Preview 01:38

Competent people are good time managers. Time management is the ability to organize your time and resources to accomplish your goals. When people see that you manage your time well, they assume that you are able to accomplish your goals. So when you say that something is possible, people will be more likely to believe you. You become more credible. People want to learn from successful people. So if you display good time management skills you will have greater influence with others.

3.10 Credibility and Time Management

A preexisting (positive) relationship makes your motivational words more powerful. People listen more closely when they already know you and like you. They don’t have to waste energy deciding if you are a friend or foe. Once you are somebody’s friend, they can focus entirely on your message. People believe and buy from their friends, even when they shouldn’t. If you want your words to have more power with people, then build a personal positive relationship with them. When you have a relationship, people will give you the benefit of the doubt and find ways to agree with you.

3.11 Relationships Motivate

Eating together is a powerful way to establish a positive relationship. It’s easy to have lunch or coffee with people. But it has a huge return on investment. Eating together is a primal bonding experience which makes people feel closer to you automatically.

3.12 Relationships and Eating Together

Remember people’s birthday. That’s a special day for people -- a day that all about them, a celebrate of their lives and their existence. When you remember people’s birthday, you show that you consider them important. So remember people's birthdays. Put it on your calendar. Send them a card. Eat lunch with them. Help them celebrate. If you do, you will probably be one of the very few people who remember and help them celebrate. This helps you build a relationship that will empower your motivational words.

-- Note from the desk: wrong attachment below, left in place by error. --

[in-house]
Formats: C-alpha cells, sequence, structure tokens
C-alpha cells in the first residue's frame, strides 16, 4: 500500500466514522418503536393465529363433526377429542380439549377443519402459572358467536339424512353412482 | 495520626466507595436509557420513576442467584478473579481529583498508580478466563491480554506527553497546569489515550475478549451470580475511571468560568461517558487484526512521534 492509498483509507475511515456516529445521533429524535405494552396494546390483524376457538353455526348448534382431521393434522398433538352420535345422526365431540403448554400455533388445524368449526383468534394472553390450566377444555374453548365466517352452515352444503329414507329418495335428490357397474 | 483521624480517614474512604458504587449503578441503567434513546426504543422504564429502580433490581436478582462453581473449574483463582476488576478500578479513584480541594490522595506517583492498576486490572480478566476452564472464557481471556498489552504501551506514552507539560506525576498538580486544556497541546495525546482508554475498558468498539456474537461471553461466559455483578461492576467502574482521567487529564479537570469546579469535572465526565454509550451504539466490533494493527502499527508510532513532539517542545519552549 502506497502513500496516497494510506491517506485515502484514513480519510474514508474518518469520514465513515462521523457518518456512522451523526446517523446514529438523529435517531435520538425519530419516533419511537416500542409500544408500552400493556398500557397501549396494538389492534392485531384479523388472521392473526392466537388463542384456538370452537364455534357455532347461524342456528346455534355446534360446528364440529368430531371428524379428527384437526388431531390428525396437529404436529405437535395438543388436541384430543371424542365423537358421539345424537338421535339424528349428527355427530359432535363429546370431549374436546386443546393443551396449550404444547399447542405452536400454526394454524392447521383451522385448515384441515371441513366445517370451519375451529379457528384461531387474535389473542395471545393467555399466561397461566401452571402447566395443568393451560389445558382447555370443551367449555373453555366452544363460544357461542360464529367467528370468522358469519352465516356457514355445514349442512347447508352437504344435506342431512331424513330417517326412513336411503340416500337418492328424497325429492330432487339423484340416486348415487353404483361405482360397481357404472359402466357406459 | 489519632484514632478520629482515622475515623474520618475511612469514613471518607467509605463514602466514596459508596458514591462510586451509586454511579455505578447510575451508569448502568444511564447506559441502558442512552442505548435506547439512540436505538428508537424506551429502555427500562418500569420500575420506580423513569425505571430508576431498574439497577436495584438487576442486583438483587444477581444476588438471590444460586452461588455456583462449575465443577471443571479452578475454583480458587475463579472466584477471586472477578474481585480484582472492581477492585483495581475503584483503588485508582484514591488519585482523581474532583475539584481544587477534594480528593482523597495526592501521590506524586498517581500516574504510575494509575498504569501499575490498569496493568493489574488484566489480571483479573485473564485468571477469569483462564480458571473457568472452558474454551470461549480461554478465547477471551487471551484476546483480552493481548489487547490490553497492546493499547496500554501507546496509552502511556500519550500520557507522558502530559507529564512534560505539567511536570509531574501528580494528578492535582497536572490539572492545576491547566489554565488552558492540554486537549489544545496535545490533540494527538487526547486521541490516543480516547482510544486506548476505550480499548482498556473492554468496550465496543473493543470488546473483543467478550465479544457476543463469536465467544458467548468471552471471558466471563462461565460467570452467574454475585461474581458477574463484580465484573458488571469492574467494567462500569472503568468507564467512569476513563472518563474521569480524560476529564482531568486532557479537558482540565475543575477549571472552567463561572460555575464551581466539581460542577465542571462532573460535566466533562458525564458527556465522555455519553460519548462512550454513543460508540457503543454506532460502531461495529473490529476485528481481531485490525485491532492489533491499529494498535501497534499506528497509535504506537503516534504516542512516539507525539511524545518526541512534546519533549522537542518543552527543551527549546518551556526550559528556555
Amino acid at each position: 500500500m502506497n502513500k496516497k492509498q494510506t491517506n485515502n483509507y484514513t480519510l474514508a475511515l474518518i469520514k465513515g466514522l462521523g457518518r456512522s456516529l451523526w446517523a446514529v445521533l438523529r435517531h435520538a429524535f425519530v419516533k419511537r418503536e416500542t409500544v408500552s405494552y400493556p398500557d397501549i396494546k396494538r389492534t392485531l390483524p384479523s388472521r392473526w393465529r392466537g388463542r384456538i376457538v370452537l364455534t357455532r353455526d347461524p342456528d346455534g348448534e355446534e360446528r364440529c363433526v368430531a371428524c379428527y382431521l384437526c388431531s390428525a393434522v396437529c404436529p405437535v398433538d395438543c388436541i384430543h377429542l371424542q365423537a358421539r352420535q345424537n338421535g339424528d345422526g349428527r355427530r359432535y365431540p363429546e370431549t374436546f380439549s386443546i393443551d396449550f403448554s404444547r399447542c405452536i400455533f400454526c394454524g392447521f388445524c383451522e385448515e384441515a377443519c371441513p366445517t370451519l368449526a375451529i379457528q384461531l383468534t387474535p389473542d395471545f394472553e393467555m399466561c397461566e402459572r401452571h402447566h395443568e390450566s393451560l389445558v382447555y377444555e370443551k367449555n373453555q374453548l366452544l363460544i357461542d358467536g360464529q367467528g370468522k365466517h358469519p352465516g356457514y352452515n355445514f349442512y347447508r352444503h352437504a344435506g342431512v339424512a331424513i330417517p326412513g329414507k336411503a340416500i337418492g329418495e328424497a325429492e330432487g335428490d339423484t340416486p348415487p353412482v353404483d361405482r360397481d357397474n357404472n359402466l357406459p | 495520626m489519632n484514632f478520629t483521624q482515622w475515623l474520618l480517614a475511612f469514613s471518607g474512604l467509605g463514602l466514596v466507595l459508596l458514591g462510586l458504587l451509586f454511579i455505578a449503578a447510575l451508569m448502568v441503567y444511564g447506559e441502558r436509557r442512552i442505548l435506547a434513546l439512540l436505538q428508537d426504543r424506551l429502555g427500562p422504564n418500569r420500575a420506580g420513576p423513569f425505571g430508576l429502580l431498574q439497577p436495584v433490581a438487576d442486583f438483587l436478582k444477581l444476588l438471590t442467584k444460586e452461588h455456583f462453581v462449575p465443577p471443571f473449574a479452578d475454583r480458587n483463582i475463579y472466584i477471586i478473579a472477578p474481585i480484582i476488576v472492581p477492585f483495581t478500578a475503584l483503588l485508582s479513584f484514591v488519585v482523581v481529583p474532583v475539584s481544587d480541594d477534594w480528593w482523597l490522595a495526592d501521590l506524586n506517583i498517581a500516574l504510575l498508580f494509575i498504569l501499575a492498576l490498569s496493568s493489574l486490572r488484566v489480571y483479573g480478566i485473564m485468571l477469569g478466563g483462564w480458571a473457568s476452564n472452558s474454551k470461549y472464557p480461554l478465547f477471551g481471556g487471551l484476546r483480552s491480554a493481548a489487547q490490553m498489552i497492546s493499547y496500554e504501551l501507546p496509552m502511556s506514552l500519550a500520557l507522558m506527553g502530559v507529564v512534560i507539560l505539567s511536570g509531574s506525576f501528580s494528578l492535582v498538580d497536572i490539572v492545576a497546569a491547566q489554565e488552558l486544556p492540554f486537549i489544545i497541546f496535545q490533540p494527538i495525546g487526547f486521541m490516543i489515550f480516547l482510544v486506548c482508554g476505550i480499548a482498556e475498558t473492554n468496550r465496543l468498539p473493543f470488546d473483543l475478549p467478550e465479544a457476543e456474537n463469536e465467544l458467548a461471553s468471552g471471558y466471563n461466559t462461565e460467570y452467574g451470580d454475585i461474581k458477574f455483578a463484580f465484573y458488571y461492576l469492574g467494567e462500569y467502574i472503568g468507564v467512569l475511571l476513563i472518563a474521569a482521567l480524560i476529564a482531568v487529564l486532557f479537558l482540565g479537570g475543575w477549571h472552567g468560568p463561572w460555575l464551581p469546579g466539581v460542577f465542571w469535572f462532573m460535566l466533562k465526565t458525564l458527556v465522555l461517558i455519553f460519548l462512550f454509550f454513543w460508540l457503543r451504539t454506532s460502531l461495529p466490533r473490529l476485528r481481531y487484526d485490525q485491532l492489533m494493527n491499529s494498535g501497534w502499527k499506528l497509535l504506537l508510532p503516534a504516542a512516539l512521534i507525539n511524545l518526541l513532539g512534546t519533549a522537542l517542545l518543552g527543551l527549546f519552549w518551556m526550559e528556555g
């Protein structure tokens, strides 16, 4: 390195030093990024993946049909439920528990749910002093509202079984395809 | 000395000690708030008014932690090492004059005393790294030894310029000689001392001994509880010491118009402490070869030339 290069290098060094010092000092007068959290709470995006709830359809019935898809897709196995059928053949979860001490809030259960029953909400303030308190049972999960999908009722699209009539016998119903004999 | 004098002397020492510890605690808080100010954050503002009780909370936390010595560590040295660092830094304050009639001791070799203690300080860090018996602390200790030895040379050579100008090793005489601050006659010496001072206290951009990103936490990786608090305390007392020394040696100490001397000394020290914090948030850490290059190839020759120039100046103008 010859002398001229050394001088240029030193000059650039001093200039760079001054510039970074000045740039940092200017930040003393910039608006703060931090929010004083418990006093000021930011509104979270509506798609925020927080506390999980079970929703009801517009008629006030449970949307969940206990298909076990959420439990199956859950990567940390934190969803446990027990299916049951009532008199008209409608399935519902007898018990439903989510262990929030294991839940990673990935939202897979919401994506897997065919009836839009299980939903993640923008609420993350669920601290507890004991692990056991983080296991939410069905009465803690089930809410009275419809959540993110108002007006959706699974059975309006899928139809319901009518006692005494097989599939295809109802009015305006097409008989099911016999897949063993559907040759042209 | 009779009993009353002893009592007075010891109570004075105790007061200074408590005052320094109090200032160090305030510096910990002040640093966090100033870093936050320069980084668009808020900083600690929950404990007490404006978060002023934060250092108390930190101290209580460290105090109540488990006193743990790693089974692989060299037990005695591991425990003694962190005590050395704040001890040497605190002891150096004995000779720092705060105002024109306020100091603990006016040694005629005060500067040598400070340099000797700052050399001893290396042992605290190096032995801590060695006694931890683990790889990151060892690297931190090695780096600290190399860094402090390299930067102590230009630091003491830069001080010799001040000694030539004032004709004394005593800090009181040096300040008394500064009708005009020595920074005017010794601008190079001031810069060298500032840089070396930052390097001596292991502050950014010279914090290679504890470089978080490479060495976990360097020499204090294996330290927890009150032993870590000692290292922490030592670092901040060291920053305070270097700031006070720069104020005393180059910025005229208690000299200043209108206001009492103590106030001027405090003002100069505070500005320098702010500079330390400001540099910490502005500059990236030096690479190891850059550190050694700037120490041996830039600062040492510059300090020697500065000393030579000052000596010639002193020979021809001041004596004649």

3.13 Relationships and Birthdays

Gifts and favors don’t have to be big. They are best when they are meaningful. Even if they are small meaningful gifts are better. Your goal is to communicate that you care about people. Gifts and small favors make a big impression on people and help establish bonds of friendship. Thank You cards make some of the most powerful gifts and they cost essentially nothing. People usually keep Thank You cards longer than they keep business cards. Little things can go a long way to establishing a relationship.

3.14 Relationship and Little Gifts

These motivational words that we’ve been discussing work for a specific reason. People have a need to feel like an important member of a valuable team. When you give that to them, they response with substantially higher performance. You, in effect, unlock that performance that was latent within them. They will want to run through brick walls for you. As long as you do it for their benefit so that they will be more successful, then they will reward you for that. They will help you win.

Preview 01:34

If you're interested in learning more, consider my other classes or my book, "The Leadership Push: How to Motivate Extraordinary Performance from Ordinary Workers." Available on Amazon and at bookstores around the world.

Preview 02:01